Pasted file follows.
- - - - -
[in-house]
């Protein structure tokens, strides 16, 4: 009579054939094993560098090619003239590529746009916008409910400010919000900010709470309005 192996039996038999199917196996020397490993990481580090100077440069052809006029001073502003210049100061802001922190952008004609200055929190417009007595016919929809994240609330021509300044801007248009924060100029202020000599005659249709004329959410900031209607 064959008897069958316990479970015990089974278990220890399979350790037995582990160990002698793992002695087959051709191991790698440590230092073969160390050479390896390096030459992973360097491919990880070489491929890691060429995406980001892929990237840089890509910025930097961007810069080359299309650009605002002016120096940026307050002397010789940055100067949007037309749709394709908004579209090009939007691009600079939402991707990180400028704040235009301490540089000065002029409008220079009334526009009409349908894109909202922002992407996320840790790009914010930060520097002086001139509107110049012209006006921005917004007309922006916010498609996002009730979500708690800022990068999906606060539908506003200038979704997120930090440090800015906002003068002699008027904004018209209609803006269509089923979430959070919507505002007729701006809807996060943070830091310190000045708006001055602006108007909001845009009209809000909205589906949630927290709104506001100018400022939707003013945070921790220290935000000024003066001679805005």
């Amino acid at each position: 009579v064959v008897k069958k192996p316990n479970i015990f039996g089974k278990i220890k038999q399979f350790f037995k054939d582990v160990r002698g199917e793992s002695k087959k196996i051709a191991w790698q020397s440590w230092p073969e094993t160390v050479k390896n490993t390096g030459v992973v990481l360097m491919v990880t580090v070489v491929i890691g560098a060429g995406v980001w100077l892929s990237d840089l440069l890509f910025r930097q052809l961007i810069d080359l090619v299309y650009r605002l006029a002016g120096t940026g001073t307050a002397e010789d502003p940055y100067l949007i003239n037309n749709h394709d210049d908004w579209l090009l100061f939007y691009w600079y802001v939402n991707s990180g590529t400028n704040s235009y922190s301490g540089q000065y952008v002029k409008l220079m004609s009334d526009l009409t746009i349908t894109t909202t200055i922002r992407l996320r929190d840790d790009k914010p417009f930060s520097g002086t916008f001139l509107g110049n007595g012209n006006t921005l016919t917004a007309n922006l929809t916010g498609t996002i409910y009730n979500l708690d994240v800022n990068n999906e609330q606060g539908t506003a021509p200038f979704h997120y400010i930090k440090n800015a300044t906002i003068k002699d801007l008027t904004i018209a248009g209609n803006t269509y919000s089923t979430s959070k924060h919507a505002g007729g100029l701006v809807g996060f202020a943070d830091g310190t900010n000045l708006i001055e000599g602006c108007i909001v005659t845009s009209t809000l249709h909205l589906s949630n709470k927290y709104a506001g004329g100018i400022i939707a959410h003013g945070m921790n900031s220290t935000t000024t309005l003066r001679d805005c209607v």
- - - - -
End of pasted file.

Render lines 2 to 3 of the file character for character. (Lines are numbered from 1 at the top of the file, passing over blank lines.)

């Protein structure tokens, strides 16, 4: 009579054939094993560098090619003239590529746009916008409910400010919000900010709470309005 192996039996038999199917196996020397490993990481580090100077440069052809006029001073502003210049100061802001922190952008004609200055929190417009007595016919929809994240609330021509300044801007248009924060100029202020000599005659249709004329959410900031209607 064959008897069958316990479970015990089974278990220890399979350790037995582990160990002698793992002695087959051709191991790698440590230092073969160390050479390896390096030459992973360097491919990880070489491929890691060429995406980001892929990237840089890509910025930097961007810069080359299309650009605002002016120096940026307050002397010789940055100067949007037309749709394709908004579209090009939007691009600079939402991707990180400028704040235009301490540089000065002029409008220079009334526009009409349908894109909202922002992407996320840790790009914010930060520097002086001139509107110049012209006006921005917004007309922006916010498609996002009730979500708690800022990068999906606060539908506003200038979704997120930090440090800015906002003068002699008027904004018209209609803006269509089923979430959070919507505002007729701006809807996060943070830091310190000045708006001055602006108007909001845009009209809000909205589906949630927290709104506001100018400022939707003013945070921790220290935000000024003066001679805005």
């Amino acid at each position: 009579v064959v008897k069958k192996p316990n479970i015990f039996g089974k278990i220890k038999q399979f350790f037995k054939d582990v160990r002698g199917e793992s002695k087959k196996i051709a191991w790698q020397s440590w230092p073969e094993t160390v050479k390896n490993t390096g030459v992973v990481l360097m491919v990880t580090v070489v491929i890691g560098a060429g995406v980001w100077l892929s990237d840089l440069l890509f910025r930097q052809l961007i810069d080359l090619v299309y650009r605002l006029a002016g120096t940026g001073t307050a002397e010789d502003p940055y100067l949007i003239n037309n749709h394709d210049d908004w579209l090009l100061f939007y691009w600079y802001v939402n991707s990180g590529t400028n704040s235009y922190s301490g540089q000065y952008v002029k409008l220079m004609s009334d526009l009409t746009i349908t894109t909202t200055i922002r992407l996320r929190d840790d790009k914010p417009f930060s520097g002086t916008f001139l509107g110049n007595g012209n006006t921005l016919t917004a007309n922006l929809t916010g498609t996002i409910y009730n979500l708690d994240v800022n990068n999906e609330q606060g539908t506003a021509p200038f979704h997120y400010i930090k440090n800015a300044t906002i003068k002699d801007l008027t904004i018209a248009g209609n803006t269509y919000s089923t979430s959070k924060h919507a505002g007729g100029l701006v809807g996060f202020a943070d830091g310190t900010n000045l708006i001055e000599g602006c108007i909001v005659t845009s009209t809000l249709h909205l589906s949630n709470k927290y709104a506001g004329g100018i400022i939707a959410h003013g945070m921790n900031s220290t935000t000024t309005l003066r001679d805005c209607v």